[00:14:54] Liliana Farber: [00:14:54] So what I love about Robbins and cruiser being the first English modern and novel at the beginning, it feels very natural, very normal.
[00:15:06] This could be, this could be whatever, but as you start to select, it is pretty much loaded. In the, in his theme of voyages in exploration, and it is very passionate spirits about politics and characters. So these things come across and there is a moment of disbelief that happens when somebody is using the app.
[00:15:35] When you realize something is wrong.
[00:15:37] Nir Hindi: [00:15:37] Now when people actually log in, they have nine words because you were just mentioned that people can read and people can write
[00:15:44]Liliana Farber: [00:15:44] let’s finish with the writing experience, when you select scent you get a message, this, the message you just created was, uh, just uploaded with random URL to the internet.
[00:15:57] And it works some sort of as a contemporary message in a bottle in the internet waters. So maybe at some point somebody will come across your message or maybe not. It will float forever on the internet ocean. And then you have the browser, the browser, when you arrive, it is long list of the links. each link has an article or a video on that.
[00:16:27] Teaches users, how to survive on a desert Island, how, how to make a raft, how to survive for long-terms on a stranded boat, how to fight sharks, all these kind of skills that somebody must have when they’re going to embark on a voyage. And the thing about is that when the user start to scroll down, the links become the start to disintegrate and the letters start to float around and they’d be slowly becoming a sea of letters.
[00:17:03] Now, the links are still active and accessible. So you are can still navigate. And back and forth, but they lose the sense of our location and then become a more like a random experience.
[00:17:21] Nir Hindi: [00:17:21] There are many aspects of it here. There is a legal experience. There is a writing experience. There is an exploration experience.
[00:17:28] And one of the things I’m interested, I mean, those things that people write with the nine worlds, is it accessible to read for everyone? Or we just need to hope we will get into it somewhere in the internet ocean. Okay. Okay. And you as the artist, has the curator you have access to everything that has been written?
[00:17:48] Liliana Farber: [00:17:48] Yes. So every time, uh, an anonymous user writes a message, sends a message. I get an anonymous email. I keep following in what the user send. And for the past years, it has been an amazing experience. Sometimes I wake up in the morning and I see a weird message, sometimes a weird beautiful, we are missing it and I have no idea who and where in the world or how can somebody come across my app?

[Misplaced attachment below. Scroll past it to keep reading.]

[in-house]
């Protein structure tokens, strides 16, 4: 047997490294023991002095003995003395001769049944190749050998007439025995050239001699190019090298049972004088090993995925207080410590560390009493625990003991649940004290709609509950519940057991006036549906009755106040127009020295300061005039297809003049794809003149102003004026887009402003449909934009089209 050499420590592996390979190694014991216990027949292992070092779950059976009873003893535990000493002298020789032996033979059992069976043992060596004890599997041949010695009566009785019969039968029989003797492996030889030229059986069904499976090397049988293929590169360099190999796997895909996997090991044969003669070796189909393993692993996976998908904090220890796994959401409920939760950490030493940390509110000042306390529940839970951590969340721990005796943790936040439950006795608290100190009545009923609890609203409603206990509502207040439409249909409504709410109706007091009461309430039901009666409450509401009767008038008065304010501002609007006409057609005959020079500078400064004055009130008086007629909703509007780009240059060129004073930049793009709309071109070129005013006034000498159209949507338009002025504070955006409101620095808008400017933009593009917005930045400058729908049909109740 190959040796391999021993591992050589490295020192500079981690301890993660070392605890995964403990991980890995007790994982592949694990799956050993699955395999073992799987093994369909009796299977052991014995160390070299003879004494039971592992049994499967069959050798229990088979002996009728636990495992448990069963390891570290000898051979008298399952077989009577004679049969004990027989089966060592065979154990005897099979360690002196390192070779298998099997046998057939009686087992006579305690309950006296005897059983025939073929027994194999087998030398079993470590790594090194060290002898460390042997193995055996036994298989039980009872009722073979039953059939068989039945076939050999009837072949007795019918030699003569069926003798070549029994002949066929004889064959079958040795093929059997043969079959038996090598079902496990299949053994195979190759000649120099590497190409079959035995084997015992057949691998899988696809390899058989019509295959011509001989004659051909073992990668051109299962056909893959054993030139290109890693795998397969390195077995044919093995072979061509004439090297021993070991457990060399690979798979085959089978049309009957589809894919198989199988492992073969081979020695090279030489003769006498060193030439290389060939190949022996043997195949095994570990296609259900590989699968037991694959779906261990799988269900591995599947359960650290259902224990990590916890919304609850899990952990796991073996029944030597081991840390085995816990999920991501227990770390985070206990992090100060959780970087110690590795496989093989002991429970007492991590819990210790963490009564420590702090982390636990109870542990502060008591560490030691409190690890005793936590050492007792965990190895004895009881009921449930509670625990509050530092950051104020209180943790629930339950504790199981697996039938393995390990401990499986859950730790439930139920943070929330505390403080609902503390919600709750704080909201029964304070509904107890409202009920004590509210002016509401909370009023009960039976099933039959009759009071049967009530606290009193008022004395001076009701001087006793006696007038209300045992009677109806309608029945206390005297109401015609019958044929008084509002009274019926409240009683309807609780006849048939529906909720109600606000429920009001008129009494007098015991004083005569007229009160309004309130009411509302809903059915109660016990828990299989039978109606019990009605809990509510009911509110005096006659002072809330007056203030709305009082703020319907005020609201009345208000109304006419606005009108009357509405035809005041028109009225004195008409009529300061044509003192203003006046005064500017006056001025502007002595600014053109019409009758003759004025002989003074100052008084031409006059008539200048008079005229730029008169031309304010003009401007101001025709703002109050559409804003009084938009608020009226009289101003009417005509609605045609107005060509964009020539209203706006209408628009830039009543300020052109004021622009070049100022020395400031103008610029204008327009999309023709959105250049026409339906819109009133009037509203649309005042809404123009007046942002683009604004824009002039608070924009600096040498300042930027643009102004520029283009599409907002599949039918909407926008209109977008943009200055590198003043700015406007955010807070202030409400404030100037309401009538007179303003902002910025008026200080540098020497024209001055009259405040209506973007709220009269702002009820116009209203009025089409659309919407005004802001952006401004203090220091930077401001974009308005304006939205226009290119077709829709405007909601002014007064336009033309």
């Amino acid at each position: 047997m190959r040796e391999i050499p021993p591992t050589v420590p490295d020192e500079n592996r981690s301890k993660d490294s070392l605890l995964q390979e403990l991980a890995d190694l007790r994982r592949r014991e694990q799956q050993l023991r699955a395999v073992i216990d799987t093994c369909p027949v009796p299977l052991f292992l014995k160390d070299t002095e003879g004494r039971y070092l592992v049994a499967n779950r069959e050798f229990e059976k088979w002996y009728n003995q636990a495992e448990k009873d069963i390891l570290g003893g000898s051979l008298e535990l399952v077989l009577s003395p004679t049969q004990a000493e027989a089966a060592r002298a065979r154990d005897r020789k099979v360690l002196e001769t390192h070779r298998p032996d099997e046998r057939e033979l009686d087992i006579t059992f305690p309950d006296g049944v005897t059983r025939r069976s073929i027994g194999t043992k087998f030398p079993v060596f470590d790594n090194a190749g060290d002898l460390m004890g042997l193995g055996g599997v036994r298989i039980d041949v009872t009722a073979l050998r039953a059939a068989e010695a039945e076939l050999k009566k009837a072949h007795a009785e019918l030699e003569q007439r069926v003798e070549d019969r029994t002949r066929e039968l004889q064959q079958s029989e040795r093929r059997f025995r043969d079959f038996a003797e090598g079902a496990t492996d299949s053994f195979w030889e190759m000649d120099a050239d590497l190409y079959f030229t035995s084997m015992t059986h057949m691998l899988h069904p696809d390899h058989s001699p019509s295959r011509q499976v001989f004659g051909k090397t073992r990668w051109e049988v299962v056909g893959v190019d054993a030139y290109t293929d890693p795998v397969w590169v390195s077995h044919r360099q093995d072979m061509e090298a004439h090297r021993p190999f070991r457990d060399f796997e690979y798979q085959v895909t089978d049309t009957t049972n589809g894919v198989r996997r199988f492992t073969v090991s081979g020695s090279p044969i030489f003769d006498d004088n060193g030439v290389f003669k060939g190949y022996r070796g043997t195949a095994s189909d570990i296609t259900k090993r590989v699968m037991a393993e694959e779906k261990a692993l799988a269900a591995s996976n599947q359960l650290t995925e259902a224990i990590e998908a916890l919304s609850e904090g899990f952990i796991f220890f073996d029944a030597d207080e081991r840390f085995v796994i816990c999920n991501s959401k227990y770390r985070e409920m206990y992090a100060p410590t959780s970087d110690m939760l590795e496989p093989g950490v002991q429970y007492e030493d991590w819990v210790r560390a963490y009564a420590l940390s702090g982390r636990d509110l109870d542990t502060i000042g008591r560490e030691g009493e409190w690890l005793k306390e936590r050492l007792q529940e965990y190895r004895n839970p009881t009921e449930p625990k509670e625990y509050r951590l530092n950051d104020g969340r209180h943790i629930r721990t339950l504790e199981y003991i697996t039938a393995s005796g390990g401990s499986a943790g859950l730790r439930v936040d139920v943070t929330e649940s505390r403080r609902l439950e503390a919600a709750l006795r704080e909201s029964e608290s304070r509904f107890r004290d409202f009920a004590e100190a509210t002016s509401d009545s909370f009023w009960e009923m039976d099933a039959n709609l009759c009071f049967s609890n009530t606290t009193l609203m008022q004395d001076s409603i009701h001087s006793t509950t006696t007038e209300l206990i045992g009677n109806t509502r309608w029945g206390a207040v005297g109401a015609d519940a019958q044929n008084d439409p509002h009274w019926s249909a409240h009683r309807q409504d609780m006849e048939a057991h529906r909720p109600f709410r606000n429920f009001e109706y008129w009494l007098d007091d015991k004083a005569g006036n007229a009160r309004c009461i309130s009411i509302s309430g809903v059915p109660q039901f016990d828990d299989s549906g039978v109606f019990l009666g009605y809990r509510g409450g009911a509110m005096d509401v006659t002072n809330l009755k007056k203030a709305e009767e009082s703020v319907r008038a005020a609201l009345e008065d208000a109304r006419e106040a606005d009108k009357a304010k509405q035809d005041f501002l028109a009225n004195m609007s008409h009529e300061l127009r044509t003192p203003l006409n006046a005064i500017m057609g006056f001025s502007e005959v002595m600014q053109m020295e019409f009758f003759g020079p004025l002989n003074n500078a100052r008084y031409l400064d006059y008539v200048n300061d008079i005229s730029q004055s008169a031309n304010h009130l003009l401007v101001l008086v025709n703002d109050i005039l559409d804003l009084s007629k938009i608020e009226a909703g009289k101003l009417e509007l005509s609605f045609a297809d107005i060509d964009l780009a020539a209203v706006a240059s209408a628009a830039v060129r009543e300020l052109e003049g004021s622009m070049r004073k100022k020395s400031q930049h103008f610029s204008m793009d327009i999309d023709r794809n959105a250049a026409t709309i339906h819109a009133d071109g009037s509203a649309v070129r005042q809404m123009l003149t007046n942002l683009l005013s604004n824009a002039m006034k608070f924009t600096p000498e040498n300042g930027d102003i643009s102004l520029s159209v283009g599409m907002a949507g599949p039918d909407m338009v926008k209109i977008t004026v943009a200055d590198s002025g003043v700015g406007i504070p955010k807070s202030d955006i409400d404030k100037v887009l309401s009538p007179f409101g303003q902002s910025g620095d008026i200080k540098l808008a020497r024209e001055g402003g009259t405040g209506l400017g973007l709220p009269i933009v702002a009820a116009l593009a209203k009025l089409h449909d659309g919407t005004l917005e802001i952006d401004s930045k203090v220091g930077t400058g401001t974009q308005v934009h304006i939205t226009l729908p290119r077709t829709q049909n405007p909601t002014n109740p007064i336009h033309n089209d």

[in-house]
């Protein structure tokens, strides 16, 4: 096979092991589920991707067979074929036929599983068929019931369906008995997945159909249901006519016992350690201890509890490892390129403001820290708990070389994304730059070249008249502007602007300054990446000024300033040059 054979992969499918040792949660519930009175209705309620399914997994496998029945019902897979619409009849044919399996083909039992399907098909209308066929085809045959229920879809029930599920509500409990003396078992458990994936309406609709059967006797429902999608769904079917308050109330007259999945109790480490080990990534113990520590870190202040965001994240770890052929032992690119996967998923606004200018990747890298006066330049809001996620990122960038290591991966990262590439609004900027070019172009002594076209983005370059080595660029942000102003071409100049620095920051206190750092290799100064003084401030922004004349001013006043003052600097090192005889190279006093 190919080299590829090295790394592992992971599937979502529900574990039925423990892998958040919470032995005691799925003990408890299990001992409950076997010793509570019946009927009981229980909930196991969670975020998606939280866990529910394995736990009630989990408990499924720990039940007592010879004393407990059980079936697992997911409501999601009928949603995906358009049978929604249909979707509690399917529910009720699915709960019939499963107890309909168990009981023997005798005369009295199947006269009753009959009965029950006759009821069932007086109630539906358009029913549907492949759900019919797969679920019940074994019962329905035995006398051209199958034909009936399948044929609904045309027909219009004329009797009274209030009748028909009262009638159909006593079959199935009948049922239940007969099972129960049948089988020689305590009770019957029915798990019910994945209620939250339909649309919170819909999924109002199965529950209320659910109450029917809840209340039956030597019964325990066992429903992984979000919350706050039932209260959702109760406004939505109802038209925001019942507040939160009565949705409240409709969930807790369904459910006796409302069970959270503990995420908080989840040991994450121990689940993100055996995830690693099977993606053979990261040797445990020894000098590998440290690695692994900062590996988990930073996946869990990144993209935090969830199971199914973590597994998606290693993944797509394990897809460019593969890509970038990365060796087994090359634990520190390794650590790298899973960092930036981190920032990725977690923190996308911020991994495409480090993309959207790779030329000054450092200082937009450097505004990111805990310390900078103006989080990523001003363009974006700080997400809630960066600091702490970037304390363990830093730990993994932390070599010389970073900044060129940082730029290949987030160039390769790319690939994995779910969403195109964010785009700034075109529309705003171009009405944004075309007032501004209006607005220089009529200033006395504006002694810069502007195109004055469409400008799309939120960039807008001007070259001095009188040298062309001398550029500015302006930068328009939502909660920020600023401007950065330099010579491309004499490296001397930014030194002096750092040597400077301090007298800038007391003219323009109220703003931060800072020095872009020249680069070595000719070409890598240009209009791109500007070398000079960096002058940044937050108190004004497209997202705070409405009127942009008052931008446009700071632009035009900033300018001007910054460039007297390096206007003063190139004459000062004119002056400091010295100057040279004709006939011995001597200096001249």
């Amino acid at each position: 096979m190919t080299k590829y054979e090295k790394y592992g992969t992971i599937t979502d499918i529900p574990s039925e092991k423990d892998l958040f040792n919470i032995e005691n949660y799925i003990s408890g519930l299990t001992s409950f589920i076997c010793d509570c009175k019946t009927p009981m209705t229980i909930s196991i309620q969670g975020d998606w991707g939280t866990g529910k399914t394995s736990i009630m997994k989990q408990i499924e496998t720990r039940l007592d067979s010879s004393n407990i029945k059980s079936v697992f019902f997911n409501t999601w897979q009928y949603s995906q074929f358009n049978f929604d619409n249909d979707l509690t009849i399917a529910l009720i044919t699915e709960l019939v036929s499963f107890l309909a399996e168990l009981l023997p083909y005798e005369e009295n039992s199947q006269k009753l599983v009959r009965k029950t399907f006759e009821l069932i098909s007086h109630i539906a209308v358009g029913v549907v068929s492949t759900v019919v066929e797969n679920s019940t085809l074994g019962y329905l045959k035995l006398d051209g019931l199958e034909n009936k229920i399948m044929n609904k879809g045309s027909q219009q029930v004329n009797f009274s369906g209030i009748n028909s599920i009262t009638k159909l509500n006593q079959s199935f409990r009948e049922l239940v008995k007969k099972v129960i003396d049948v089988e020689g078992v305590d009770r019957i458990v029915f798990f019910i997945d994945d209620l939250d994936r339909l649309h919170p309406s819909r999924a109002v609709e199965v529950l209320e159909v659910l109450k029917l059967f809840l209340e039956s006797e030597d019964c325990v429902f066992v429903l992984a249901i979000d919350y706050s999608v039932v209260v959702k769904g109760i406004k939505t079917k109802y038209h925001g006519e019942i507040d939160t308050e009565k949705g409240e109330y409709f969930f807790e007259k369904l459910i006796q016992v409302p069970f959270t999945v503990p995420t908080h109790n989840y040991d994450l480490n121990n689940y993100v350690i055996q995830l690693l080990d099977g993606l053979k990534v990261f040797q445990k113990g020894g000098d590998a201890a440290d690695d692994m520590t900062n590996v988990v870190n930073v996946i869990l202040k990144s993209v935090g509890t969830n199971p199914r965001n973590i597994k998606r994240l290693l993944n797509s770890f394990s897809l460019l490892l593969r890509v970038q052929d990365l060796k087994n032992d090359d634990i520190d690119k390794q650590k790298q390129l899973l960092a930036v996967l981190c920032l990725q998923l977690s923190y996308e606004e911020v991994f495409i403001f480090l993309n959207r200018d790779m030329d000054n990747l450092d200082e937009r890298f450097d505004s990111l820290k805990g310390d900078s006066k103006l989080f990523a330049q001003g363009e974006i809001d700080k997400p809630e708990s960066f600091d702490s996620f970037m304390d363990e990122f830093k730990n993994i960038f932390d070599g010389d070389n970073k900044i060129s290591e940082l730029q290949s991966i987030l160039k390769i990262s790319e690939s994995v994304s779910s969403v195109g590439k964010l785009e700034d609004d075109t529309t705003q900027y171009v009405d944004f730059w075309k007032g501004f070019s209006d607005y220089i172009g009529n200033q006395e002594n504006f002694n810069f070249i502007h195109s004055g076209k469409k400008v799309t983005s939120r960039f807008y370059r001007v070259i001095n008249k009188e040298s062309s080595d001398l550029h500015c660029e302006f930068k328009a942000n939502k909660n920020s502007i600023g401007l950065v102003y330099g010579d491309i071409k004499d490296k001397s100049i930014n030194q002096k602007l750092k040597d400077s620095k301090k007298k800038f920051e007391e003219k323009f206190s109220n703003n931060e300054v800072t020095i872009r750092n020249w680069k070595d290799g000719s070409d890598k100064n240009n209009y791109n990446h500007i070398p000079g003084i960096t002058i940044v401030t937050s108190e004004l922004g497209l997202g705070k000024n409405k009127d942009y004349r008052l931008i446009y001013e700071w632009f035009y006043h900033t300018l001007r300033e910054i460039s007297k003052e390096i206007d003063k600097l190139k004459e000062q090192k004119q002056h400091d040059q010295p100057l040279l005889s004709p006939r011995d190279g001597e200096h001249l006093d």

[00:18:20] Nir Hindi: [00:18:20] And all of these from this nine words all the time, limiting to nine
[00:18:24] Liliana Farber: [00:18:24] words. Well, well, nine words, and then there’d be another nine and another nine. Yes. So this is how the work “Anonymous” was created. So I started to become really love with those messages that I was receiving. And I remember. One morning. I wake up and I see, I see an email from Luca cell and it was something like when they say I must be much married, you know, as mom, this messages, I kind of started to feel connected in a way they’re starting to tell my story.
[00:19:04] And I was thinking for a long time, what can I do with those messages? And after I think it was two years, I decided to create a story with them.
[00:19:17] Nir Hindi: [00:19:17] So this is actually the work that is a collaborative video installation we are talking about? This is involved with like storytelling, all the new technologies we have over here, anonymous users that you don’t know that actually wrote in blue vessel, you have AI algorithm.
[00:19:32] Then we have 1700 famous write. You yourself, as the artist. And a bottle of creating meanings from all these. Language about this work?
[00:19:44] Liliana Farber: [00:19:44] I think until the moment I have around 2000 messages and some of them fall into different themes. So the first thing that I did, I print them, them all and I started to categorize them into themes. You know, these words, these are about politics, these are about voyages, these are about love stories. And what are the, that at the end, I filled all this, all the walls on my studio, putting the messages on vehicles, according to the subject. And I started to want to write like that a story.